Photo Courtesy of Scientific American

In the words of psychoanalyst Adam Phillips, can we accept that the grand game of Love and trust are both “risk[s] masquerading as a promise?”


I remember sitting in one of my courses when my professor popped the hypothetical: “Let’s say your wife decided to cheat on you…” and about ¾ of the faces in the room dropped. It was comedic, if not mildly telling of the current culture: Cheaters are human trash. Period.

Despite this, we all seem to live in an age where people cheat on each other left and right.  And in modern times, the definition of cheating is ever-expanding; is it watching porn? Staying on your dating apps? Getting emotionally close with people of your preferred sex? The list goes on…

Eventually, it no longer becomes helpful to process cheating through the victim-perpetrator schema.  After licking your wounds, perhaps, it is time to ponder: “What made you do this to me?” (coupled with an open-hearted willingness to listen to the response.) “Can we salvage our relationship?” “What did you find elsewhere that I couldn’t provide here?”

These seemingly uncomfortable questions can provide insight into a wounded relationship. 

Before we look into answers, however, we must be willing to swallow this bitter pill:

If someone cheats, their “innocent” partner may have contributed to their decision-making.  It may very well be on you, for feeding your partner cake crumbs of attention and affection, instead of giving them the rich, decadent wedding cake of love and intimacy they deserve.

If we are to have a mature discussion about cheating, we should collectively do away with the narrative that the individual who was cheated on was blameless.

Yes, they are victims of this. And yes, being cheated on is an excruciating experience. But does that exonerate the ‘cheated on’ from being held accountable for not taking care of their beloved? Does it free them from taking any responsibility for their actions or inaction in their relationship? Or in the words of Adam Phillips, can we all remember that the grand game of Love and trust are truly “risk[s] masquerading as a [forever] promise?”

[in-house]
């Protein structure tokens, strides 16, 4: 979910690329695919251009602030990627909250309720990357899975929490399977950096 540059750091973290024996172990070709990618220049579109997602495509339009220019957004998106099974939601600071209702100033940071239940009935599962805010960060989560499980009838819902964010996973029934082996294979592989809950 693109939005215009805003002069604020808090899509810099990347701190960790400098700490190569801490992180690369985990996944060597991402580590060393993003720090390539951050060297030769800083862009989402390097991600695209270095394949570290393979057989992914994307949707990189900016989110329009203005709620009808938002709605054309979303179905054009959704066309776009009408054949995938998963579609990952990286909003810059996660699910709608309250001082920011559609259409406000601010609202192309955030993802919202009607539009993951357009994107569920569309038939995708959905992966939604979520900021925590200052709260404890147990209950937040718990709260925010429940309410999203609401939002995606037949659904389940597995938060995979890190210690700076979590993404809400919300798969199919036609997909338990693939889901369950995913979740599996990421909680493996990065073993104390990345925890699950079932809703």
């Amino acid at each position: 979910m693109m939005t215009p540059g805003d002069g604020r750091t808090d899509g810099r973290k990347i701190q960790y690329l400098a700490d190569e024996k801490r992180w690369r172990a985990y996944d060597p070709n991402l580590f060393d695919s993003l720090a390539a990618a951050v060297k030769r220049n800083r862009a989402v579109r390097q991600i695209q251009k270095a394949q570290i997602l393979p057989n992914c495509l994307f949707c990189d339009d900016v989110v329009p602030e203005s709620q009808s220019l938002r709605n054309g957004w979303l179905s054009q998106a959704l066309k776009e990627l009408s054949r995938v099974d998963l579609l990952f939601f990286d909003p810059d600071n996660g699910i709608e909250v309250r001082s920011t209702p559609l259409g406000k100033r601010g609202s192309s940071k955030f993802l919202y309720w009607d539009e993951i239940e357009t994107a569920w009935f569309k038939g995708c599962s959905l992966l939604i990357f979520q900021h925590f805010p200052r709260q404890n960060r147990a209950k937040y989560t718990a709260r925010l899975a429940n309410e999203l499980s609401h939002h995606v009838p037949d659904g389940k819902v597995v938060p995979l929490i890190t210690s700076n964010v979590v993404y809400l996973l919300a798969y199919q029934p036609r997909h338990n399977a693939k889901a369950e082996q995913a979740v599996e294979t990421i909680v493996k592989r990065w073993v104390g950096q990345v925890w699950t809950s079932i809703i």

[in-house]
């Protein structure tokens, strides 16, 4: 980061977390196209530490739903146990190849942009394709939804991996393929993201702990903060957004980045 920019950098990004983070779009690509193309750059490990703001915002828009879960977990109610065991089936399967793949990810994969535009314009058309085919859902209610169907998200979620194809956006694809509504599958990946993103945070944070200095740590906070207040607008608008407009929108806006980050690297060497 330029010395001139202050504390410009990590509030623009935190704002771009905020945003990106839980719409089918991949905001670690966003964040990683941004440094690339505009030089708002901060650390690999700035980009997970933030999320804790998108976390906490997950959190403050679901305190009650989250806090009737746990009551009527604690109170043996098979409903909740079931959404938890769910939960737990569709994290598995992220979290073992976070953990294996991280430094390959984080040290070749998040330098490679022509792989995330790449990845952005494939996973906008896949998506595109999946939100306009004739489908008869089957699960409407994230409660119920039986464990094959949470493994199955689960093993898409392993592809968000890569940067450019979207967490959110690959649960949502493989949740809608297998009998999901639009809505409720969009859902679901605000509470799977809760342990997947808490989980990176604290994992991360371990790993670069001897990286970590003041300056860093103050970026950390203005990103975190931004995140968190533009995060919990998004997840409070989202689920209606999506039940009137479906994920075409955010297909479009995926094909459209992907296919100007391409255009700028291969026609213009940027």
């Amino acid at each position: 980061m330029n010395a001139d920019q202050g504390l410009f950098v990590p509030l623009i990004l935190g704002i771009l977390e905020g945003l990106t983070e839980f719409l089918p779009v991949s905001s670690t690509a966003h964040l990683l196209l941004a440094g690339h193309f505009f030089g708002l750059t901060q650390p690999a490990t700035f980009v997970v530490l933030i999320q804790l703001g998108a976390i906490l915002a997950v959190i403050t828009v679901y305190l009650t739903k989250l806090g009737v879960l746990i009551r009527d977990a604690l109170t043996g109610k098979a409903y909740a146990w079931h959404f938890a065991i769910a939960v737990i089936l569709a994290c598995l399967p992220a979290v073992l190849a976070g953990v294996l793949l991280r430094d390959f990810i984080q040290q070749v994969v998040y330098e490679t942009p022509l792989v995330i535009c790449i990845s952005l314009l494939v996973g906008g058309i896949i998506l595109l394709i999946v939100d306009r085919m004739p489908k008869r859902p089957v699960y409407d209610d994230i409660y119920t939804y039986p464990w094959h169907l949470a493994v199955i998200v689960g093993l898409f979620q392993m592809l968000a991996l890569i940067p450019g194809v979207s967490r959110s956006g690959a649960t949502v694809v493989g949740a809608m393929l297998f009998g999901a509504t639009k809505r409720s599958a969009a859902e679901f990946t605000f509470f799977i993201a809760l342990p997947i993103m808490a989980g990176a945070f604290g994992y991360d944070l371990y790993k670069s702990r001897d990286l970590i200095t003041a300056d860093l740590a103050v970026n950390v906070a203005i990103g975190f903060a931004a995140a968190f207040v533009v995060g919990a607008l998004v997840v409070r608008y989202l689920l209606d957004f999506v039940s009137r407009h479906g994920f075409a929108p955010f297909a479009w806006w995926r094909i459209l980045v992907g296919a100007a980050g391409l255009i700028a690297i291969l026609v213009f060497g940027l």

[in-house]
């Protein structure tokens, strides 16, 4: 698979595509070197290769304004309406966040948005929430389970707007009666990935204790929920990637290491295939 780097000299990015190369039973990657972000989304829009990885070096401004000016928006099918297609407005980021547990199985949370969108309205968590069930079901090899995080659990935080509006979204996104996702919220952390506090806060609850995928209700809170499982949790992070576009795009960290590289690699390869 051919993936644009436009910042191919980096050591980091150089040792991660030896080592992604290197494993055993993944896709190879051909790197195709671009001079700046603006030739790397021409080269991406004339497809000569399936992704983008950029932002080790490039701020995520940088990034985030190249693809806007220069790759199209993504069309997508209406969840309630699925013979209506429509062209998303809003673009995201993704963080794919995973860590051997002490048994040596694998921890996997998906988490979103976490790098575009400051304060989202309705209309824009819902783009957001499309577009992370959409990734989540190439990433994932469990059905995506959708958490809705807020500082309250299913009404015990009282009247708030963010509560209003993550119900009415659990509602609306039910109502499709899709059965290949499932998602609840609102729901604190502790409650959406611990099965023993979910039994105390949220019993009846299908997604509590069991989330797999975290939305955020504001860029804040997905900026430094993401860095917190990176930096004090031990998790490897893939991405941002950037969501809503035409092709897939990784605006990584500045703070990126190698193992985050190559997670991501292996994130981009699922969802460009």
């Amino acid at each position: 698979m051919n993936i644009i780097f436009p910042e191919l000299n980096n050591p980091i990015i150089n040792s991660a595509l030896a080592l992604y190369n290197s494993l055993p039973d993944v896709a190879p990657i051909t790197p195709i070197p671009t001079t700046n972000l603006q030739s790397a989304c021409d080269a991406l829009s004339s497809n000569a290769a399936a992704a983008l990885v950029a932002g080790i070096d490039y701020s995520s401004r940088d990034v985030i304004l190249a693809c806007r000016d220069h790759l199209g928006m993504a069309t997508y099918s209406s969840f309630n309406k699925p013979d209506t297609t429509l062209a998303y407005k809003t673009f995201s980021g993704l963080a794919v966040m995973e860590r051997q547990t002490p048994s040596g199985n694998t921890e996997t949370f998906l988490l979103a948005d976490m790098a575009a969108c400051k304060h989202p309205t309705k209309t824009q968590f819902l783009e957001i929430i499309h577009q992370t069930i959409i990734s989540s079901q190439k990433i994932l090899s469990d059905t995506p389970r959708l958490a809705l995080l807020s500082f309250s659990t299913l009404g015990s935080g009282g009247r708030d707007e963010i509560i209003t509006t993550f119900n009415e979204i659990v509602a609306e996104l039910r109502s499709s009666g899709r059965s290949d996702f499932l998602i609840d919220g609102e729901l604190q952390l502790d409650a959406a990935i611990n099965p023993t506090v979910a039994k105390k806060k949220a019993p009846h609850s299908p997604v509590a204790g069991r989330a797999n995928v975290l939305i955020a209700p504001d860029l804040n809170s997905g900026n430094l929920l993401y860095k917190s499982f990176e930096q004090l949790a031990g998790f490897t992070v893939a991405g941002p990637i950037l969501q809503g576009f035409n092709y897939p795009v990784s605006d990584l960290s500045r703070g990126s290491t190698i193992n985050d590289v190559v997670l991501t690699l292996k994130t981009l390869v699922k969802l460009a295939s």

In her book The State of Affairs, Esther Perel categorizes two types of cheating. Let’s piece each one together:

Firstly, reinvention of the self: Sometimes, cheating has nothing to do with the partner and everything to do with self-transformation. At some point in the relationship, your spouse may have become bound to the roles of “dad”, “husband” or “breadwinner.” These labels could have a de-eroticizing effect, and so your spouse may long for a new and different self. A self away from the provider role, where he is fresh and desirable. Or perhaps a partner wishes to recover the adolescence they never had, and thus transgressed the bounds of marriage in search for youthful vitality.

Both of these characters are searching for a new version of themselves that they couldn’t find in the primary relationship. It is incredibly selfish when you think about it. However, this alone, should serve as a steely reminder for those in relationships: You don’t own your partner. They are their own self-sovereign human being.

This is not to excuse this type of cheating, but to act as a wake-up call to those who care about their fidelity; be mindful of the invisible “third person” in the relationship, communicate and don’t be shy to spice the relationship up if need be.

Secondly, the dance between longing and loss: “loss in the form of deadness” & “longing for the quality of aliveness.”

This deadness manifests itself in multitudinous forms; a dead bedroom, boredom in the relationship, catfights, or even the literal death of a loved one, serving as a catalyst for searching elsewhere for the partner-on-the-fence: “Is my partner truly the one for me? Life is so short.”

On the flip side, there’s longing for an element of “aliveness”, a longing for more playfulness, more experimentation, more wonder and excitement inside the relationship.

While I most certainly don’t condone cheating, if cheating is going to be a common occurrence, I do believe it is time to change the conversation – we must have a conversation that’s more compassionate and holds both partners accountable. What say you?